NutraBio Naturals Grass-Fed Whey Isolate Review — The Monkfruit Makes It

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Nutrabio is based in Middlesex, New Jersey, and the company has been around for about 20 years. They sell an impressive variety of health and fitness supplements like vitamins, minerals, protein, fat burners, and even apparel, but we wanted to try their grass-fed whey protein isolate. Here’s what we learned about the chocolate flavor.

Shop Grass-Fed Whey HERE.

NutraBio Naturals Grass-Fed Whey Isolate Nutrition

One scoop contains 110 calories: 25 grams of protein and 2 grams of carbohydrates. There’s no information about the fat content or the cholesterol content or the sugar content — it’s probably zero, given this is a whey isolate, but I would have like more transparent labeling.

As far as micronutrients go, there’s a solid dose of calcium with 15 percent of the recommended daily intake per scoop, and it’s also relatively low in sodium with 4 percent of the RDI. With 10 percent of the RDI, it’s also unusually high in magnesium.

[Check out our top whey protein picks]

NutraBio Grass-Fed Whey Protein Isolate Ingredients

NutraBio Naturals Grass-Fed Whey Isolate Ingredients

The first ingredient, of course, is grass-fed whey isolate. That’s whey that’s been processed in a way that removes most of the fat and carbs.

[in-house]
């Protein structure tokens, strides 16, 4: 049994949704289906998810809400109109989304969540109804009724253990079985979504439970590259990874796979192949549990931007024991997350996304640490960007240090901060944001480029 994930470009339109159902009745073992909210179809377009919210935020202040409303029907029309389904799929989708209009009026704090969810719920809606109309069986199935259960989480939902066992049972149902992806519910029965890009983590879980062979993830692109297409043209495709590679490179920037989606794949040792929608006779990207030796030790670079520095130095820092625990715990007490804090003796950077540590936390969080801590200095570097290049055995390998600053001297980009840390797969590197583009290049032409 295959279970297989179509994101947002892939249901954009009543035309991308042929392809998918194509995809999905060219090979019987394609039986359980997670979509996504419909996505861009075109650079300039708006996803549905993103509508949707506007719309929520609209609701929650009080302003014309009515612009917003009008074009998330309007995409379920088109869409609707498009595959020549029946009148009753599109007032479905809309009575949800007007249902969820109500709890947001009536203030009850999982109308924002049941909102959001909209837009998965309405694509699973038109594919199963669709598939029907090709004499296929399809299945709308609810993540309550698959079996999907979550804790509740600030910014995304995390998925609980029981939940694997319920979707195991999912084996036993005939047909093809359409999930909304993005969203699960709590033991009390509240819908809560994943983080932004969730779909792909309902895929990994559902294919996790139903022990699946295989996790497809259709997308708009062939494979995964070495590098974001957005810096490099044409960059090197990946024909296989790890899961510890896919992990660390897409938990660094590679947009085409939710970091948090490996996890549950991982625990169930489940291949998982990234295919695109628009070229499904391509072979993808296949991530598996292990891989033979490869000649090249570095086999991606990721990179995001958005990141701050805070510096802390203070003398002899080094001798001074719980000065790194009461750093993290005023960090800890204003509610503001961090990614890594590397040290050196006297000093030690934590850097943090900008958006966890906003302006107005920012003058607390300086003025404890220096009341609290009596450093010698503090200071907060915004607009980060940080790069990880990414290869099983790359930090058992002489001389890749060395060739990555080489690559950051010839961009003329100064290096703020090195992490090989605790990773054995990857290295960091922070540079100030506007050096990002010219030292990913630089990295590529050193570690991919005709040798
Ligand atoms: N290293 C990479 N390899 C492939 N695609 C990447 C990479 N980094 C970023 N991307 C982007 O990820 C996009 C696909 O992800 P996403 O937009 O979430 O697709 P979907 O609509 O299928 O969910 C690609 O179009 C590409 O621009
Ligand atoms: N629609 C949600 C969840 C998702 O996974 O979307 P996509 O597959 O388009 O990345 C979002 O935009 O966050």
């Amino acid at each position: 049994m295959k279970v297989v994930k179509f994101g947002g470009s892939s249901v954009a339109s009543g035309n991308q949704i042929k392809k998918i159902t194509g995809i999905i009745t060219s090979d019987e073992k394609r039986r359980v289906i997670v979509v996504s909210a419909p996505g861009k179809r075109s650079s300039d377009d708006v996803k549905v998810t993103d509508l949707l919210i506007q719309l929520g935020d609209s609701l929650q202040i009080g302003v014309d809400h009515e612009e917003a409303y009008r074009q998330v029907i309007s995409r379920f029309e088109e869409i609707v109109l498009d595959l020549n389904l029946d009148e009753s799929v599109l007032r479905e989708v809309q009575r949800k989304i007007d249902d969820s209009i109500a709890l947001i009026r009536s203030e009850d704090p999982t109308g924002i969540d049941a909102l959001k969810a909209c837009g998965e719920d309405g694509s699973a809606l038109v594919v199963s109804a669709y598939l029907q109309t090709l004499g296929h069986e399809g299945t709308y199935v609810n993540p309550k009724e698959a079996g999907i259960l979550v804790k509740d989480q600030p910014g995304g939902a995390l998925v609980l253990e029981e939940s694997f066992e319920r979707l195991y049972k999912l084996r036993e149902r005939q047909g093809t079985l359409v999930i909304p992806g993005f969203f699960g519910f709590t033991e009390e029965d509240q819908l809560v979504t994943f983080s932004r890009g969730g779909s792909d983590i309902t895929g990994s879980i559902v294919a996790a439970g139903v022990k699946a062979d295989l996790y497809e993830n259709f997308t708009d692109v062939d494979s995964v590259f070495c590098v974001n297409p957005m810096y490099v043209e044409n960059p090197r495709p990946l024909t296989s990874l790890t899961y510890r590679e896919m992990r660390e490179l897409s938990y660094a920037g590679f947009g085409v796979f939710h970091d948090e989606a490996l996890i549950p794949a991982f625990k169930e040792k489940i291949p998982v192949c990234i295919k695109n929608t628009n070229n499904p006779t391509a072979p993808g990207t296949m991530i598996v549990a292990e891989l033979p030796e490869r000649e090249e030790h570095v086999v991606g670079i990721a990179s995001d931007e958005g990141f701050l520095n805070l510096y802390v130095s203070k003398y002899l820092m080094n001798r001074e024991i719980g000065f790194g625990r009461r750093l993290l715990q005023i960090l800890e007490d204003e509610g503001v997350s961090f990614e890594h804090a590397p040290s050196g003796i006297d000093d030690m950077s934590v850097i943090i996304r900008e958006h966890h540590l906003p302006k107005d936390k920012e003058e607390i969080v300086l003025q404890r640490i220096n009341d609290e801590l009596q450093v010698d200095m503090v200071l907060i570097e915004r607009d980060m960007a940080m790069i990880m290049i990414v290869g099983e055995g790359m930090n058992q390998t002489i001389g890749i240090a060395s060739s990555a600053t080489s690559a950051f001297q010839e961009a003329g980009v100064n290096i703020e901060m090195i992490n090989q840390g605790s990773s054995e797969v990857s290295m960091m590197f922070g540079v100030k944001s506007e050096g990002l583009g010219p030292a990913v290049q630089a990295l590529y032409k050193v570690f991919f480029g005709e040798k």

Sunflower lecithin was added to improve mixability.

One thing I liked was that the rest of the ingredients are listed by their weight, which is extremely unusual in whey supplements: one scoop contains 600mg of “natural flavor,” 500mg of natural cocoa powder, 350mg of xanthan gum, 170mg of monkfruit extract, and 125mg of stevia leaf extract.

NutraBio Naturals Grass-Fed Whey Isolate Benefits and Effectiveness

There are no artificial flavors, colors, sweeteners, or preservatives in this product. Some people might be glad to learn that it’s also been cold-processed, meaning it wasn’t heated during its production and the protein hasn’t been denatured. There’s likely not too much wrong with denatured protein — we denature it ourselves when we consume it — but there’s nonetheless a market for people who prefer their whey to be cold-processed.

NutraBio Grass-Fed Whey Protein Isolate Review

It’s notable that it contains sunflower lecithin and not soy lecithin, which is much more common. Lecithin is simply included to improve mixability.

It’s also worth pointing out that unlike a lot of “natural” protein powders, NutraBio has included monkfruit extract, a popular sweetener made from a melon that’s also known as luo han guo.

There’s also xanthan gum, a thickener and stabilizer that’s usually derived from corn, soy, or wheat. A small percentage of people experience flatulence or indigestion when they consume xanthan gum, which is one reason why some supplement companies include digestive enzymes with their whey. NutraBio decided against including digestive enzymes so if your stomach is particularly sensitive to gums, this may not be for you.

NutraBio Naturals Grass-Fed Whey Price

Two pounds costs $50, and provides about 30 servings. That comes to $1.60 per serving or 6.6 cents per gram of protein.